Wednesday, November 05, 2008

Standing up against what you've always been told...

In The Forest of Hands and Teeth, Mary (the protagonist) is told her entire life that her village is the only place left in the world. She grows up in this village surrounded by a fence and beyond the fence is the endless Forest filled with Unconsecrated. There is nothing else beyond the Forest, they are told.

Except Mary wonders if there is something more. But the question is, how do you stand up against what you've always known? Especially when really all you have to go on is faith?

When I was on the pre-pub tour, I had the chance to talk to a lot of students who'd read TFHT (which was just an amazing experience all around). One of the girls I spoke with (a senior with what I thought was incredible insight) mentioned her surprise that Mary just didn't charge into the Forest to see what/if there was anything else out there. I asked her, "if you've been told something your whole life, how do you know you can stand against it?"

We talked about the first women who said "I have a right to vote" when everyone else told them they didn't. We talked about slaves saying "I have a right to be free" when everyone told them they were nothing more than property. We talked about the Milgram Experiment and the lengths people will go to in order to obey authority. All of these people who were told a "truth" their entire lives but decided to question that truth and stand up against it.

To a certain extent, it was really cool to see a young woman so willing to say "I'd question authority if I thought it was wrong" and who found it hard to understand someone who might not. On the one hand, maybe that makes it hard to understand just how difficult it has been in the past for people to speak out, but on the other hand, I wonder if all those people who did speak out were hoping for a day when such action would be considered common. After all, that's what they were fighting for: for us to not second guess things like a woman's right to vote and the equality of all people.

As I mentioned, yesterday I worked for Election Protection. I was partnered with another lawyer in town -- a black man in his mid-40's who grew up in South Carolina. Thankfully, in our area there were no voting issues so we essentially spent 5 hours driving around to the polls, checking in, and chatting. Naturally, we talked about the election. At one point, he told me about how when he was a kid his mother would take him to stores to try on clothes and how that was a big deal. I think I looked at him with a "huh?" look on my face because he told me about how his older sisters had never been able to try on clothes as kids, and certainly hadn't tried on shoes.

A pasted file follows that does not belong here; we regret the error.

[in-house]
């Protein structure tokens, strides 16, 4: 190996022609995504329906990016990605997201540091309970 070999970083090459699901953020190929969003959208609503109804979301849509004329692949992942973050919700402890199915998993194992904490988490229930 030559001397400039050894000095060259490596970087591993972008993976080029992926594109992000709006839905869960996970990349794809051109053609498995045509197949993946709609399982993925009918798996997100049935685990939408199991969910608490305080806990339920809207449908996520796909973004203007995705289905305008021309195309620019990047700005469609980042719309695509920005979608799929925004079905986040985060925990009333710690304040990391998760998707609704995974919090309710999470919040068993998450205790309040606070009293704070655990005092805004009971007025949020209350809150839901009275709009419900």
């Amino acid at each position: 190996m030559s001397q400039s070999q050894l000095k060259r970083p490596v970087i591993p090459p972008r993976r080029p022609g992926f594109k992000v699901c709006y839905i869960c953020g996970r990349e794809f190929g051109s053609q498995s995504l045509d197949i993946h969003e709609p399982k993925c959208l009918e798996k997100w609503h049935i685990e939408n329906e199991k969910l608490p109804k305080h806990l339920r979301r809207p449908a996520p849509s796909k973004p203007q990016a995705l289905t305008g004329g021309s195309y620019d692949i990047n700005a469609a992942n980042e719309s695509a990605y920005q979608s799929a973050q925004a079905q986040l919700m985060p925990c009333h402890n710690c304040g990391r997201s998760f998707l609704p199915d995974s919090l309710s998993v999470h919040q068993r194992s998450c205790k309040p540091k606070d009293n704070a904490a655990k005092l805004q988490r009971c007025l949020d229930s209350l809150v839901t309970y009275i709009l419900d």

I asked him why not. He paused for a moment and told me it was because they couldn't try on clothes and not buy them. They couldn't leave the clothes in the dressing room because other people would refuse to wear them. It really was a moment that left me stunned.

Last night, just before Obama's speech, there was a shot of Jesse Jackson standing in the crowd crying. He was just standing there with tears flowing down his cheeks. I thought about his life, about what he has fought for his entire life, and what it must have been like to stand there in that moment. At the end of his speech, Obama talked about a woman who was 106 years old -- he talked about what she'd seen in her life and he wondered what his children would see in their lives.

It would never occur to me to even notice the color of someone's skin in the dressing room or to even wonder who'd tried on clothes before me. And yet, someone somewhere had been told "you're not allowed to try on clothes" because of the color of their skin and he or she did it anyway. Regardless of your politics and beliefs, we are where we are today because of people standing up against what they've always been told and fighting for equality and freedom. And hopefully we'll all be willing to continue to stand up for our beliefs and for our truths.

7 comments:

Vicki said...

Wow, this is an amazing post. I remember when I was young and things were different. Even as a child I didn't understand why people would treat people differently, and fought then. I'm so proud of where we've come and for those who've stood up on our behalf, teaching us the importance of doing so.

Carrie said...

Thanks vicki -- it's always nice to be able to recognize when things have changed for the better!

Nancy Hightower said...

I remember that exact same shot of Jesse Jackson, and it brought of a fresh rain of tears from me too. So beautiful and touching. I just kept weeping all night!

bob said...

i clicked on the wrong search result and found myself here (that's how most people find my blog). what a fortunate misclick. i love the premise of your novel. it reminds me of exactly where i am in my life and how i need to plunge into the forest.

thanks! and best of luck with your work!!!

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